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Wherever You Are, Freshman Dorms Build Community

Ryan Sarbello/Villanovan Photography
Stanford Hall on South Campus is one of the most common dorms for freshmen.

The first month of school is almost complete for freshmen. This milestone is distinctive for its tapestry of new opportunities and lifestyle changes. This is an exciting and nerve-wracking time, and for many, the cherry on top is dormitory life.

The transition from one’s own home to sharing a space with a complete stranger can be scary, but is often remembered as the capstone of the freshman experience. Everyone has heard at least one story from their parents about their first year, and we are all developing our own “When I was young…” stories during this time. 

We experience newly-developed challenges with living with a roommate: the dividing of amenities, working around each other’s sleep schedules and managing oneself so as to not disturb the other half of your room. Due to this, the essence of your freshman year experience can be largely shaped by one’s dorm location due to their variety, location, roommate(s) and other factors.  

This leads to the big question: “Where are you living? South or Main?” Some eavesdropping upperclassmen may flinch as a stress response to this question, remembering its frequency their first year, asked again and again during orientation, but it remains unmatched in gravity. 

The usual freshman response is that they are on South Campus. A portion, however, lives in dorms such as Delurey or Fedigan Hall, which are on Main Campus. This has sparked conversation: Which is better?

The opinions of students understandably vary based on a few points. On South Campus, the residents of Good Counsel Hall seem satisfied with their placement. 

“I would live anywhere in Bryn Mawr if it meant I had a sink in my room,” freshman Hannah Sullivan said.

The sink may compensate for those painful 8:30 a.m. walks to Main Campus for classes, but what about those in residence halls on South Campus without sinks? Freshman Savannah Serf, who lives in Stanford Hall, agrees that South Campus is a good area because of the comradery among students there.

“It is a community of freshmen,” Serf said. “Spit is always filled with people I recognize and the lawn is a great way to hang out and meet people.” 

The proximity to the dining hall where you can be around so many similarly-adjusted students can be comforting in this changing time. Sounds like the place to be, right? 

While South Campus residents seem to have overwhelmingly positive experiences, the opinions on Main Campus are more mixed. For example, Delurey Hall resident Paige Corcoran dislikes the forced-triple roommates and location, although she has positive things to say as well.

“I would definitely prefer to live on South [Campus],” Corcoran said. “[However, Delurey is a] tight-knit, little community… I feel like I wouldn’t be able to have that in Stanford, for example.” 

She is not the only one who feels this way.

“I like being on Main [Campus],” freshman Maggie Dirkes said.

Still, Main Campus has its downsides.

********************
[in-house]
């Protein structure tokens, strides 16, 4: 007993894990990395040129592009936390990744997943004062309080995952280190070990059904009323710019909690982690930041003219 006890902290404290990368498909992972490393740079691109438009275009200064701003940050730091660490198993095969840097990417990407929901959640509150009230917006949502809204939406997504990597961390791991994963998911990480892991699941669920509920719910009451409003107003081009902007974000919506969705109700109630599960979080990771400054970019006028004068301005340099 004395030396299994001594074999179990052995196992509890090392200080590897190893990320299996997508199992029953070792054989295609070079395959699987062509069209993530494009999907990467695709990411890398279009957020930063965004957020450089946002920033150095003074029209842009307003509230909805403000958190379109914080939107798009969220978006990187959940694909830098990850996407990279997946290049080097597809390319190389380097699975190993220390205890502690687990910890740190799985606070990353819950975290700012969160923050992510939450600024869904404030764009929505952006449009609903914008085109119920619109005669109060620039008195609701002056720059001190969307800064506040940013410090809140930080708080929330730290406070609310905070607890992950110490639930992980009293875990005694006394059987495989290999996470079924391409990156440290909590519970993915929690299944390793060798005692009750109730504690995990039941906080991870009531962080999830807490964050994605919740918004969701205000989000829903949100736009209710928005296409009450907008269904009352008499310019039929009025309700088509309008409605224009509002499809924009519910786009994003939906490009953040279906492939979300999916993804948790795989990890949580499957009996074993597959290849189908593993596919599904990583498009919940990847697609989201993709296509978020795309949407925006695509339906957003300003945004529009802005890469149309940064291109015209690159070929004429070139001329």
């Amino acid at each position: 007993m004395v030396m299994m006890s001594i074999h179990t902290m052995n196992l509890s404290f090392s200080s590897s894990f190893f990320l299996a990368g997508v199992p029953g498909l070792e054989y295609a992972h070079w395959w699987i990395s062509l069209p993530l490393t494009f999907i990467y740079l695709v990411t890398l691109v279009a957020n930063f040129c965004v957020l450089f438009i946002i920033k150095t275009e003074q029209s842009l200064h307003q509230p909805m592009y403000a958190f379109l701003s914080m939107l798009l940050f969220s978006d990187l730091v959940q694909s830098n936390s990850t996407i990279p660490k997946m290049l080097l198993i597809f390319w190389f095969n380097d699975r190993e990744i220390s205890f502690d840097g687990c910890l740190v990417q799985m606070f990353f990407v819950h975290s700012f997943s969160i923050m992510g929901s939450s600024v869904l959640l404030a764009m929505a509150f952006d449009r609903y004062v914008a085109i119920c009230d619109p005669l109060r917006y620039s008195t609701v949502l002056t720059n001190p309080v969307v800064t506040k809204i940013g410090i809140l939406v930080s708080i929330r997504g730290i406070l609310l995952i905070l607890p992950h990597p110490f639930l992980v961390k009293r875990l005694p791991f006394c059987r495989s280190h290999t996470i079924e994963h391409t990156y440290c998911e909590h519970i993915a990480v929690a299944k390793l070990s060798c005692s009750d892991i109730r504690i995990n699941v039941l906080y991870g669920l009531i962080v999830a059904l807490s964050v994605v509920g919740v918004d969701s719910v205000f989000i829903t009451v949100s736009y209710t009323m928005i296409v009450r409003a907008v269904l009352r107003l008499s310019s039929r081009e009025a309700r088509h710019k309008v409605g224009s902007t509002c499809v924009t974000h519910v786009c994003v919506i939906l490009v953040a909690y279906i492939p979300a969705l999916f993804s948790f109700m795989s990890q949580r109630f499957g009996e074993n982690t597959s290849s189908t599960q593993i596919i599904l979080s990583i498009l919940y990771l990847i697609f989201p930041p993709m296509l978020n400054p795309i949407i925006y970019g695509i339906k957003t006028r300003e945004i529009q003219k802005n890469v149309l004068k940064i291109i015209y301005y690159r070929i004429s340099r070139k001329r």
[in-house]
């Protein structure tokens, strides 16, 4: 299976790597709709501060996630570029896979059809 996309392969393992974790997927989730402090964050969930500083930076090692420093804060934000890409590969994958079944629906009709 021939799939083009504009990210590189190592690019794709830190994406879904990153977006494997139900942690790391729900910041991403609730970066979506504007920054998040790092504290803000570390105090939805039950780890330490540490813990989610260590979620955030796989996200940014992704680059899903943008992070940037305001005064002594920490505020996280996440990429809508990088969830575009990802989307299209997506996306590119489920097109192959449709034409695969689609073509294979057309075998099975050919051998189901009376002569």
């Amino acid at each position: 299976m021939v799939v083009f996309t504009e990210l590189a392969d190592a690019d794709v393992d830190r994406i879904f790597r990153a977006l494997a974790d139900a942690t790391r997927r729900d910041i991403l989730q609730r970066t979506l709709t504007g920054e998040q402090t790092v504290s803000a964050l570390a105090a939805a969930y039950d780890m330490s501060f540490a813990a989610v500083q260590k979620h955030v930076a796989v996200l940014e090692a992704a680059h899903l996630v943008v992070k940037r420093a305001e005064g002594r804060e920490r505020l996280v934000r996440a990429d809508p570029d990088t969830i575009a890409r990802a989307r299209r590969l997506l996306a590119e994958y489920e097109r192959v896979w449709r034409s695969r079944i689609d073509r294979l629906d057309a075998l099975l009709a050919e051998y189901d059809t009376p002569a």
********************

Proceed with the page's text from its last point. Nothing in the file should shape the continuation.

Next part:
“Construction definitely wakes me up in the morning,” Dirkes said. “They are always on time right at 7.” 

The construction she is referring to is the development of the new engineering building. Students housed near the site on main are receiving a $500 discount on housing this semester, and get first-day slots for choice in housing next year, according to Krissy Woods, University Director of Public Relations. Despite any inconvenience, Dirkes prefers Main Campus.

“Even if it is a farther walk to friends, it just means leaving a little earlier so I don’t mind being far away,” she said.

Being closer to classes and only a short walk from the shopping center seem to balance out the scale. After all, it may be nice to take a break from the sound of the default Apple alarm for “the beeping trucks, construction and yelling” instead. 

For obvious reasons, these students may be biased for their respective residence. To offer an outlook with increased neutrality, commuter student Kristen Webb has a more impartial perspective to offer. When asked where she would want to live, she responded “definitely South.” She had similar reasoning to Serf.

“[South Campus is] where a majority of the freshmen are,” Webb said. She also shouts out the Wildcat Path, saying it is “such a peaceful morning walk.”

Whether that settles the debate or not, both Main and South Campus offer many opportunities to build new communities of ambitious and interesting people. 

Villanova has so many ways to get involved and craft one’s own unique college adventure. Attend social events, even though they may seem questionable. Students can make great friendships from various social events. Look for a holistic approach to making friendships, and even if one already has an established friend group, they should still make friendships whenever they can. The more people expand their outreach, the more Villanova feels like home. 

In the end, it is not where one is forced to live that determines the quality of their journeys here, but rather the people, clubs and new beginnings they choose to partake in and surround themselves with.

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